Between profit sharing and salary caps and David Stern blocking Chris Paul’s trade to the Lakers a few years ago, those in power seem to try everything possible to even the playing field between the division in their respective association. While efforts have failed beyond miserably in the NBA with the Eastern Conference becoming essentially the G League Part Deux, things have worked out a bit better in baseball, with World Series wins pretty balanced in recent history.
Regardless, the American League has dominated the National League over the last few decades, and that dominance continued last night with another All-Star Game win for the AL. Yeah, it took extra innings, but a win’s a win.
The two-day All Star extravaganza started off exactly how we expected it with Aaron Judge sleepily sending Apollos 18-64 into orbit, but ended with an interestingly unspectacular All-Star Game.
The Home Run Derby Needs Fixing
I don’t think anybody truly believes Giancarlo Stanton could have beat Judge in the Derby. Yes, they’re comparable in size and sheer power, but apparently one inch of height and forty pounds of weight has put Judge far out of reach for even Stanton’s superpowers.
It was clear from the beginning that the organizers were trying to set up a Stanton-Judge final. In principle, Stanton really didn’t have any competition in his bracket, and the organizers were always wanting Judge to face Cody Bellinger in the second round, and solid competition between rookies with high power numbers.
That Gary Sánchez beat Stanton in the first round is not the issue at all. The issue is that Miguel Sanó is one of the most boring players to watch, and he was able to make it to the finals with the same total that Justin Bour put up in the first round.
If MLB took it to a “top four advance” format, the second round would have been Judge, Bour, Sánchez, and Stanton. That’s a helluva lineup, and an unforeseen Marlins-Yankees matchup. The Marlins have worried about publicity and getting their fanbase pumped up, let me tell you, there is nothing better you can do to pump up your fanbase than to convince them that their hometown team is rivals with the Yankees. I’m a lifelong, diehard Seattle Mariners fan, and seeing the Mariners matchups with the Yankees in the past makes me understand soccer riots for a few minutes.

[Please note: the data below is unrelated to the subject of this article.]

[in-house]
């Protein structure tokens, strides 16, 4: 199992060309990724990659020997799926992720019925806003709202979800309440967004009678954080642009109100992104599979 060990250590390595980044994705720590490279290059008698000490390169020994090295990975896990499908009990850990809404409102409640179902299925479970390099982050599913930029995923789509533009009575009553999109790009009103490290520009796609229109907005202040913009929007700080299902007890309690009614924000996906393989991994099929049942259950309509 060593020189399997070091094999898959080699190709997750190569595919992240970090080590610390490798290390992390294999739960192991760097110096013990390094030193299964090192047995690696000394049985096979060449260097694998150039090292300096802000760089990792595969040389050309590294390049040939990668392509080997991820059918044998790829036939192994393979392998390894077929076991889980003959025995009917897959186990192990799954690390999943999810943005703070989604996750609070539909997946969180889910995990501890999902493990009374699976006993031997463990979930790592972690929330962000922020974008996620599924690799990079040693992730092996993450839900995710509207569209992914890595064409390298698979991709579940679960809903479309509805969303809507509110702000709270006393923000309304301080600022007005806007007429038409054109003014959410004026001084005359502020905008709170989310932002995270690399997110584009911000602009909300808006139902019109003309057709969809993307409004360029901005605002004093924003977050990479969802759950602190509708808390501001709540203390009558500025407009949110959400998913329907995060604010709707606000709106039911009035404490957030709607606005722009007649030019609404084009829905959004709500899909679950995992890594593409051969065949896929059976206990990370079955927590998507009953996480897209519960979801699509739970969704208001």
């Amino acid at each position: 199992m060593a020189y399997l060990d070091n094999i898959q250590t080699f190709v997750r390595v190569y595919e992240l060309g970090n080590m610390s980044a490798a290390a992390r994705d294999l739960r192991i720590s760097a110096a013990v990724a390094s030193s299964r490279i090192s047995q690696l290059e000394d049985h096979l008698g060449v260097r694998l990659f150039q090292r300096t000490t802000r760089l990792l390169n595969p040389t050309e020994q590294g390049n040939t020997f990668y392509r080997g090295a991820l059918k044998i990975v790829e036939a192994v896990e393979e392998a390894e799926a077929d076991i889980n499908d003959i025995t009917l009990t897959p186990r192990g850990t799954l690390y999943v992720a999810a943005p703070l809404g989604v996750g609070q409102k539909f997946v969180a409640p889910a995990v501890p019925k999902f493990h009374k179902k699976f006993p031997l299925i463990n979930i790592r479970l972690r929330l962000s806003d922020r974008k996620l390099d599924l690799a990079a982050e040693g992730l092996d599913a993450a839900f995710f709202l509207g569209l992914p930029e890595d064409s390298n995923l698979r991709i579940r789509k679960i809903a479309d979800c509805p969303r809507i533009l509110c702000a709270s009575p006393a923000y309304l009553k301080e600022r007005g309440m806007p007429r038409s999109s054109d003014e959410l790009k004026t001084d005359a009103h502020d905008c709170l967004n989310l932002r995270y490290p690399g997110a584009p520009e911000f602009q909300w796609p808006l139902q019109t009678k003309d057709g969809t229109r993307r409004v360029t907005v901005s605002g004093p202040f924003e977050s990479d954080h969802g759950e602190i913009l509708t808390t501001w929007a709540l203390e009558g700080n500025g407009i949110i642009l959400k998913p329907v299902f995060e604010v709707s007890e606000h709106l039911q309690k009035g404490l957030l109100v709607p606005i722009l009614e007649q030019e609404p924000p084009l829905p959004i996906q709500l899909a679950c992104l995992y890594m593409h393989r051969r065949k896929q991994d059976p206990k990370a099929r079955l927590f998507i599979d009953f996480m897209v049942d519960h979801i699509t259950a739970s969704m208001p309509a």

Apart from that, if you get these four guys in the finals, you get everything you need: entertainment, first off, a dark horse in Sánchez, and the possibility of a Stanton-Judge matchup. The fact that the Yankees have two guys in it is enough for ESPN to cover 30 minutes of SportsCenter for the next year. Heaven forbid they make it to the ALCS this season.
Home Runs Take Backseat to Strikeouts in ASG
If you love stats or have simply heard of Fangraphs before, you understand that the home run surge this year is making people go insane. There are home runs everywhere, and while some people say it’s boring, try taking a date to a 2-1 “defensive showcase” where the only runs scored are on sacrifice plays. There will be zero second dates.
I’m not qualified to fully answer this question, but it seems that Major League Baseball is top heavy when it comes to pitchers. The best pitching team in baseball this year the Houston Astros, has a K/9 rate of 10.15, meaning they record an average of 10.15 strikeouts per game. American League pitchers struck out 9 National League batters, while National League pitchers struck out 14 American League batters.
Now, the obvious issue here is sample size, it’s one game, taken much less seriously than the others, against half a season of statistics. However, it’s interesting that the group of allegedly the best batters in the world struck out 23 times in one game to the best pitchers in the world.
While two home runs were hit, one of which was the decisive run of the game, perhaps the home run is not the most dominant force in the game this year.